Blackford's book was very enlightening and even challenged some of the views I hold. In it, Blackford shows that given we live in a liberal democracy, what that exactly means for religious freedom and expression. His model for this is based on that of John Locke, where the State's goal is to protect and serve the this-worldly interests of its population. What does this mean? It means that the State should be religion-blind and neutral on otherworldly, religious matters. As Blackford sums up in the last chapter, "On this approach, the state should not favor particular doctrines relating to the salvation of souls, or anything analogous. . ." (pg 198)
With this approach in mind, Blackford weaves his way through contemporary church-state issues. Though his discussions were informative and thought-provoking, there were certain areas where I wish he would have gone a little further in his conclusions. All things considered though, there was very little I actually disagreed with. His discussions on accommodating religion, the welfare of children, and what power the State has over religious communities were the highlight of the book, for me at least.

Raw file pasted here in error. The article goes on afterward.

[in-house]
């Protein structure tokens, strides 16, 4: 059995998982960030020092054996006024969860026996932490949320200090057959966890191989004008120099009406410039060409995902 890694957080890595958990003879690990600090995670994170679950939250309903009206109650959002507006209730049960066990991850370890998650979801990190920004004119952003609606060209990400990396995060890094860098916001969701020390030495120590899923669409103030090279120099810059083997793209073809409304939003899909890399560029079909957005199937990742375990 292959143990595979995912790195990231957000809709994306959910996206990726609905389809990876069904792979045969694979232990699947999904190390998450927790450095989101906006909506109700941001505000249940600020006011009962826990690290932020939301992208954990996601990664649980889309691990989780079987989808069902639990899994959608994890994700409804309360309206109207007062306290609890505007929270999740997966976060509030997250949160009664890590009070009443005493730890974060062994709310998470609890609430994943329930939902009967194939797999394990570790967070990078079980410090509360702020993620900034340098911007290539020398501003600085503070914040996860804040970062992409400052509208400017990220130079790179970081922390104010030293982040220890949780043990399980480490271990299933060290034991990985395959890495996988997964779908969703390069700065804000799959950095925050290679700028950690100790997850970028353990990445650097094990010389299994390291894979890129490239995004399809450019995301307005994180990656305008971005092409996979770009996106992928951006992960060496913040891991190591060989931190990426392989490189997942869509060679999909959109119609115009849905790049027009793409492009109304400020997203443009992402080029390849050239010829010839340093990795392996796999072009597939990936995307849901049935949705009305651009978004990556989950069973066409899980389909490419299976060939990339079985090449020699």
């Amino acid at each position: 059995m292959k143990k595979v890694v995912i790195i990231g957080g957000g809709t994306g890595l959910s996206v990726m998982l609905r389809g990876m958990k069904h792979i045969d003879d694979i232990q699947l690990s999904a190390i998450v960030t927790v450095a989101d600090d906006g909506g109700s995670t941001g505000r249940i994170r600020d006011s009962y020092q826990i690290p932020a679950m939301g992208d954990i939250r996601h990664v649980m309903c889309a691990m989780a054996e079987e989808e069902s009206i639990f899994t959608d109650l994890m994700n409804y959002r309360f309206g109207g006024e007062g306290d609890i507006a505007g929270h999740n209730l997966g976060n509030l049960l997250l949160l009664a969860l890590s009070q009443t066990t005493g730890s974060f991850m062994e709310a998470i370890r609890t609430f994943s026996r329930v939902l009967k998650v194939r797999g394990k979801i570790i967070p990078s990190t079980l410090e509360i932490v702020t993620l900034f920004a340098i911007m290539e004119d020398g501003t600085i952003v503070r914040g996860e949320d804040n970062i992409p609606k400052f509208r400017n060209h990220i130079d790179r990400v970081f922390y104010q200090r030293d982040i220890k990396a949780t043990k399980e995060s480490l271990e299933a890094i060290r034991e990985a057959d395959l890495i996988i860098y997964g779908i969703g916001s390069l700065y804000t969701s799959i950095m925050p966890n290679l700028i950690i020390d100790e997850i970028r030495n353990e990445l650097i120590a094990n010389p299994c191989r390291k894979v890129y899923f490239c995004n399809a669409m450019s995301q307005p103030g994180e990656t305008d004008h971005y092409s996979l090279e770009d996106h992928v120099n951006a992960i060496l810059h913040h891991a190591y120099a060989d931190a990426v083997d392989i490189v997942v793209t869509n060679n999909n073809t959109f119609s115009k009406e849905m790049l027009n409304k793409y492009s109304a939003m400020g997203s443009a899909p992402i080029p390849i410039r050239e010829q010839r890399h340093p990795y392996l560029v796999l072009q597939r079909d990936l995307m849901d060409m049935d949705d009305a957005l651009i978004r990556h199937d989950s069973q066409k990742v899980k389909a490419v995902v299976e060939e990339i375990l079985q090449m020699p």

The one highlighting principle that I will use in further discussions of this topic is that religious institutions and individuals cannot claim persecution so long as a law is enacted for good secular reasons (the only ones that matter given the Lockean model) and is generally applicable to society as a whole. This has big consequences, all of which Blackford considers.
"Freedom of Religion and the Secular State" is extremely well-written and argued. If you have any interest in the role of religions in modern, secular societies, I highly recommend Blackford's contribution.